Without an opportunity to have a productive discussion with a dermatologist about the pros and cons of Accutane, acne sufferers often have to rely on information they find through other sources.

This can be very challenging for the acne sufferer as well as for the dermatologist alike, who often has to dispel misinformation that has been obtained through unreliable sources about different acne treatments.

When it comes to Accutane, the internet is full of questionable information which makes it very difficult for an acne sufferer to determine the real risks and benefits of Accutane just by surfing online.

Yet, because of the tendency of our health care system to inadequately address the unique concerns and special needs of acne sufferers, especially those with “mild acne,” many will continue to undergo one treatment after another without ever achieving significant improvement.

Is “mild acne” really mild?

In the case of acne sufferers who are experiencing acne breakouts that are generally not considered severe by dermatology providers, obtaining successful treatment can be challenging.  This tendency to equate the degree of visible breakouts to the severity of acne is often very detrimental to an acne sufferer’s treatment success and ultimate well being.

This is because many medical providers fail to appreciate the invisible aspects of acne, i.e. the emotional consequences that can severely affect an acne sufferers quality of life.

This lack of understanding is very unfortunate and can lead to the under-treatment of these affected individuals with medications that are not likely to provide the desired results, including the reluctance of the providers to prescribe Accutane, especially for “mild acne.”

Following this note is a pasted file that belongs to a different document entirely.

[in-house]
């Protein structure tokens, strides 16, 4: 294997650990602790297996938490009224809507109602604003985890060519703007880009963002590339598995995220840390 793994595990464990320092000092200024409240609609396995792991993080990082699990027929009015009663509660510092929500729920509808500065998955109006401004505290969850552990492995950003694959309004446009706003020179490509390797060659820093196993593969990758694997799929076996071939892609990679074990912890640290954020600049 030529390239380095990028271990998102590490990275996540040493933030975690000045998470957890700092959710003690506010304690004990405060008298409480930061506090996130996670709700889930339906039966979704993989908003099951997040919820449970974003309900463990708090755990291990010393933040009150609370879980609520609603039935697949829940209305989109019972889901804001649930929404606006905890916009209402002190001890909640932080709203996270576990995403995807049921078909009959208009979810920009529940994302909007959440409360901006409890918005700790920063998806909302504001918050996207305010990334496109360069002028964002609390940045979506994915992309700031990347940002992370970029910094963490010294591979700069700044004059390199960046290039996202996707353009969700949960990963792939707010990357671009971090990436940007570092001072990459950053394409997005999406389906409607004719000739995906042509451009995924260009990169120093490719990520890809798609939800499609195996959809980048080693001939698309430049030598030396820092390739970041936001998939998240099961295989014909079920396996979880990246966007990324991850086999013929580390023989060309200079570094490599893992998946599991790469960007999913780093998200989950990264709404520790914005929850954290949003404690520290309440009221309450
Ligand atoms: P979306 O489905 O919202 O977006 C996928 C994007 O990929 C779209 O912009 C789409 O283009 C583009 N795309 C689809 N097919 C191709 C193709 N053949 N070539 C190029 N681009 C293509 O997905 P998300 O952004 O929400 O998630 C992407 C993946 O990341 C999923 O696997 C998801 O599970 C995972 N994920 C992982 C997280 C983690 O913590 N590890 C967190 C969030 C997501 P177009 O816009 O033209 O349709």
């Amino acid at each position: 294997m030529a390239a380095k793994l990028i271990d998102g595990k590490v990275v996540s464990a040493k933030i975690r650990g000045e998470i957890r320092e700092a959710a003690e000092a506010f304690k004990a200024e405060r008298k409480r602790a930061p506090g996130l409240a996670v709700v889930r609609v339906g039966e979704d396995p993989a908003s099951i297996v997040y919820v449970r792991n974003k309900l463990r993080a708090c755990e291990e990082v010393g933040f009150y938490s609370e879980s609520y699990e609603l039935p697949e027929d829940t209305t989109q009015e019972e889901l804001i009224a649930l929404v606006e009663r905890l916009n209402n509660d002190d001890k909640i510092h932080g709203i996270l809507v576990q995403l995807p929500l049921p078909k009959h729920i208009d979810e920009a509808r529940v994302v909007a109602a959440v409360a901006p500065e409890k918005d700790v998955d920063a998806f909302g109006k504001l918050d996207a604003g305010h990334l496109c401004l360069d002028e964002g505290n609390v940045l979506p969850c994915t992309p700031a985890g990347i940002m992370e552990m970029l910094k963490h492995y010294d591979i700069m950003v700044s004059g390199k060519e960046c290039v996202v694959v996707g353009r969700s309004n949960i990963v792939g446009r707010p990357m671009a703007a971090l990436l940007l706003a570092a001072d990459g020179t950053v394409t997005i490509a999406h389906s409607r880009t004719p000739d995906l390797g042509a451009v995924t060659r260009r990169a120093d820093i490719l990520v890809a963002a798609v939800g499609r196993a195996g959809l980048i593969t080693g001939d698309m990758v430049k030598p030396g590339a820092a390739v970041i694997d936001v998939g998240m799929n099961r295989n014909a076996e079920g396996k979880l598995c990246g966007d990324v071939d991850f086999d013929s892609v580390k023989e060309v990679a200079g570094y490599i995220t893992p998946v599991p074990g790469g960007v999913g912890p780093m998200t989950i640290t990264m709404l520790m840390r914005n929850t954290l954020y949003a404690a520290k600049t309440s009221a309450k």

Tendency to avoid Accutane as a treatment option

While most medical providers appreciate the importance of Accutane in the context of quality of life for their patients, some non-dermatologist providers who tend to lack experience prescribing Accutane are hesitant to recommend it.

This tendency to avoid recommending or referring a patient for consideration of Accutane can serve to place even greater distance between an acne sufferer and the potentially life changing benefit of Accutane therapy.


In conclusion, if you ask “is Accutane worth it for mild acne,” for those who have no other option, achieving relief from the frustration and negative psychological effects of acne can be life changing.  For these, the alternative of not taking Accutane can be equally consequential and may lead to continued frustration and a decrease in many aspects of one’s quality of life.

Prior to considering if Accutane is a treatment option for any form of acne, from mild to severe, it is essential to visit a dermatologist and discuss the pros and cons and risks and benefits of Accutane treatment to determine if Accutane is right for each individual’s circumstances.

The Advanced Acne Institute is a unique dermatology practice located in Miami, Florida specializing only in the treatment of acne.   We focus solely on providing the most effective treatments to help our patients achieve clear skin.  We are pleased to share our insights and perspectives in acne treatment as an educational service, however this information is provided strictly for educational purposes only and should not be considered medical advice and is not a substitute for seeking the advice and treatment by an appropriate medical professional.